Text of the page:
This week the wonderful Popcritic Anita Sarkeesian posted her latest in a series of videos, Tropes vs. Women, exploring the history, ideology, and gender-directed mechanics/narratives of the video game. Luxuriously insightful, aboundingly knowledgeable, historically intriguing, and with the marvelous quality of being huggingly accessible, the series looks at the history of the video game and the gender mechanics which informed the medium from its early formulations up to the present moment. A Gamer herself Sakeesian interrogates the ideology of the video game as she sees a viable critique of the media becoming a means to free the trajectory gaming for the future of the medium and for the gamers themselves.
A love letter with an edge.
Here is the first in the series, but take a look at her site Feminist Frequency for the rest, and other perceptive videos on popculture and feminism:
However, since this crowdfunded series had even begun , Sarkeesian had been attacked by the most misogynist amonst us with even a limited access to the internet. The newest video in the series, as opposed to tappering off in the fog of time, has triggered even more abuse from those who see themselves as owners of our words, culture and institutions. From the Verge: “Since the project launched on Kickstarter way back in 2012, the gaming community has been treated to an incessant, deeply paranoid campaign against Tropes vs. Women generally and Sarkeesian personally….now, she’s apparently spent the night with friends after contacting law enforcement about “some very scary threats” against her and her family. She’s published a page of extremely violent sexual threats from the person who apparently drove her to call the police; in it, the user mentions the location of her apartment and threatens to kill her parents, who the user names and claims to be able to find.”
Abuse like this is meant firstly towards the individual person, but further this type of abuse is meant to intimidate an entire section of the (systematically disenfranchised) populace, i.e.women. This abuse is a vast and immeasurable pressure displayed to the outside, and typically already disempowered, group to vacate the public sphere. This exclusion from the public sphere of the already disenfranchised is a further means towards eliminating its voice and a mechanism to leaving only the privileged to determine public space of conversation and ideas. Though I would mostly like this post to focus on the great body of work Sarkeesian (and the two other women below) is developing, it is important to lend our voice to those abused in the public sphere for both thier protection and to show that the terroism of abuse will never push those of less priviledge from the public conversation and political discourse.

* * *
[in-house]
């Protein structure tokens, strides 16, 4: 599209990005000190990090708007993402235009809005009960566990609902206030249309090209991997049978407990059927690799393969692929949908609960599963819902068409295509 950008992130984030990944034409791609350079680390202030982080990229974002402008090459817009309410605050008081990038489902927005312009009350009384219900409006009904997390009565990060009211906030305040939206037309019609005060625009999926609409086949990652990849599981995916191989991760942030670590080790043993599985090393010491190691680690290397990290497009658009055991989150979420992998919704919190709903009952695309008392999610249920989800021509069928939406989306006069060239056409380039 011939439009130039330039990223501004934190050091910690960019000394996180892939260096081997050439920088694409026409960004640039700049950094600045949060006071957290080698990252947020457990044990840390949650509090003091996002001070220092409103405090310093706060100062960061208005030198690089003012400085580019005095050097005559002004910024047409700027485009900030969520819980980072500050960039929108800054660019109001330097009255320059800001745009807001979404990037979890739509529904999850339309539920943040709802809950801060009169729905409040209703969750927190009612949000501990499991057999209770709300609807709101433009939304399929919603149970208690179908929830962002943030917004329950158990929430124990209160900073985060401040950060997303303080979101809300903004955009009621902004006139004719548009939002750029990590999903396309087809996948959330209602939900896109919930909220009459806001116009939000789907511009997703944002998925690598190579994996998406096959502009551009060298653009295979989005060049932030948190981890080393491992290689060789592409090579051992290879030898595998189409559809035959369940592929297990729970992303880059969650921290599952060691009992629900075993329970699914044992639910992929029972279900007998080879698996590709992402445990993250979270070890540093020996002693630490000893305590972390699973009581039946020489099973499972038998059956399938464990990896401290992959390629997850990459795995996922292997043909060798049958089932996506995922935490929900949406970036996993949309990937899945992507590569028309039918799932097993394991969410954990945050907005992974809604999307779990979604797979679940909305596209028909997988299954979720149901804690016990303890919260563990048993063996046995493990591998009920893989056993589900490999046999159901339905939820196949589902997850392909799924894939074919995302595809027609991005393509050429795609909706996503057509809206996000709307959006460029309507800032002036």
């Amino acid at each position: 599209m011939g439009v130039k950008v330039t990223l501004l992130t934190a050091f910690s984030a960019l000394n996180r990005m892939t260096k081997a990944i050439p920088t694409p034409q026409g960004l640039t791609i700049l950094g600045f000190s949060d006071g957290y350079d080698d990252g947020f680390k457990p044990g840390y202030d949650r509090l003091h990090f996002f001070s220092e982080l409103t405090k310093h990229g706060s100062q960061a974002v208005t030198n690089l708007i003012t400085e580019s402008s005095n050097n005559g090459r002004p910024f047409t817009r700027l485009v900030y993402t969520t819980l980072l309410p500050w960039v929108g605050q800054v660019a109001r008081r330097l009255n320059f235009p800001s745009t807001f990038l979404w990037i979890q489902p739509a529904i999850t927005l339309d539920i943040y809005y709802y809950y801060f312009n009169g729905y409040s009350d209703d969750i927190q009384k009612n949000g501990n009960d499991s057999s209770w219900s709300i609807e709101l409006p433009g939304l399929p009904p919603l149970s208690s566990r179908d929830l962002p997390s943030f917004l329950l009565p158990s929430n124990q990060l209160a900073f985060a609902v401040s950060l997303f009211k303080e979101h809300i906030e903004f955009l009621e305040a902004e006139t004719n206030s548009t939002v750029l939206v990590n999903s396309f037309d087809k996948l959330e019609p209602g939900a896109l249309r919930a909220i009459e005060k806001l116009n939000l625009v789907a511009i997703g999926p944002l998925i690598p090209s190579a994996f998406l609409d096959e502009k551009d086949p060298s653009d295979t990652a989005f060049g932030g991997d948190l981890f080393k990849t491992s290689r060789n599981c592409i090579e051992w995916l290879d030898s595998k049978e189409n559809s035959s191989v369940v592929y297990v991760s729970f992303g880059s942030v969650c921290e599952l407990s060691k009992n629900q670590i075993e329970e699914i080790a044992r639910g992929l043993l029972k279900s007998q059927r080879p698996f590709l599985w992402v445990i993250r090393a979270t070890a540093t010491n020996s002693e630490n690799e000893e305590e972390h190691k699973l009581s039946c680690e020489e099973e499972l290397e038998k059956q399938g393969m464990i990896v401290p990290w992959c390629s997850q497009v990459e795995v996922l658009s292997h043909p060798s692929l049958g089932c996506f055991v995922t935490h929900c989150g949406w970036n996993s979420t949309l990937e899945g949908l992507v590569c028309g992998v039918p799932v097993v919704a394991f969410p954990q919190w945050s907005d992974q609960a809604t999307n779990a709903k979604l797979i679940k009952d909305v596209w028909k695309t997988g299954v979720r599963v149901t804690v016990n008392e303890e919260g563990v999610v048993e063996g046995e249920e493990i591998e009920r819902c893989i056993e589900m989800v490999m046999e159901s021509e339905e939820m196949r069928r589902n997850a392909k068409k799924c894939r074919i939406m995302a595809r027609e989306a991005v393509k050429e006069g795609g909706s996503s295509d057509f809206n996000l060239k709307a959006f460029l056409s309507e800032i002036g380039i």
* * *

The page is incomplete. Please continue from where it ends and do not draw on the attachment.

Classist Scholar, Mary Beard, also a focus of this misoginist abuse, looks at small public space alloted to the culturally and politically disenfranchised populace of Ancient Rome in the Games of the Colleseum. Beard looks at the popculture venue of ancient Rome, the Games as played out in the Colosseum, and how it, though minimally, was a Space of interactions and cultural education for all of the living populace of Rome.
Rebecca Mead, in the New Yorker looks at Beards discussion about the historical pressures of exclusion towards the disenfranchised (again, women here) recently on BBC : In February, Mary Beard, a classics professor at the University of Cambridge, gave a lecture at the British Museum titled “Oh Do Shut Up Dear!” With amiable indignation, she explored the many ways that men have silenced outspoken women since the days of the ancients. Her speech, which was filmed by the BBC, was learned but accessible—a tone that she has regularly displayed on British television, as the host of popular documentaries about Pompeii and Rome. She began her talk with the first recorded instance of a man telling a woman that “her voice is not to be heard in public”: Telemachus informing his mother, Penelope, that “speech will be the business of men” and sending her upstairs to her weaving. Beard progressed to Ovid’s Metamorphoses, in which Tereus rapes Philomela & then cuts out her tongue so that she cannot denounce him. Beard alighted on Queen Elizabeth and Sojourner Truth before arriving at Jacqui Oatley, a BBC soccer commentator repeatedly mocked by men who were convinced that a woman couldn’t possibly understand the sport. A columnist for The Spectator, Beard noted, currently runs an annual competition to name the “most stupid woman” to appear on the current-affairs show “Question Time.”
Finally, Beard arrived at the contemporary chorus of Twitter trolls and online commenters. “The more I’ve looked at the details of the threats and the insults that women are on the receiving end of, the more some of them seem to fit into the old patterns of prejudice and assumption that I have been talking about,” she said. “It doesn’t much matter what line of argument you take as a woman. If you venture into traditional male territory, the abuse comes anyway. It’s not what you say that prompts it—it’s the fact that you are saying it.” Such online interjections—“ ‘Shut up you bitch’ is a fairly common refrain”—often contain threats of violence, a “predictable menu of rape, bombing, murder, and so forth.” She mildly reported one tweet that had been directed at her: “I’m going to cut off your head and rape it.”…
In the Slam poem “Fantastic Breasts and Where To Find Them”, Brenna Twohy shows us a personal world which is an argument for the understandings of feminism to give equality and humanity to the world. Like Beard and Sareeskian, Twohy uses popculture and shows us that when we explore and critique that which is presented by the culture it becomes a means to free and enable all of us.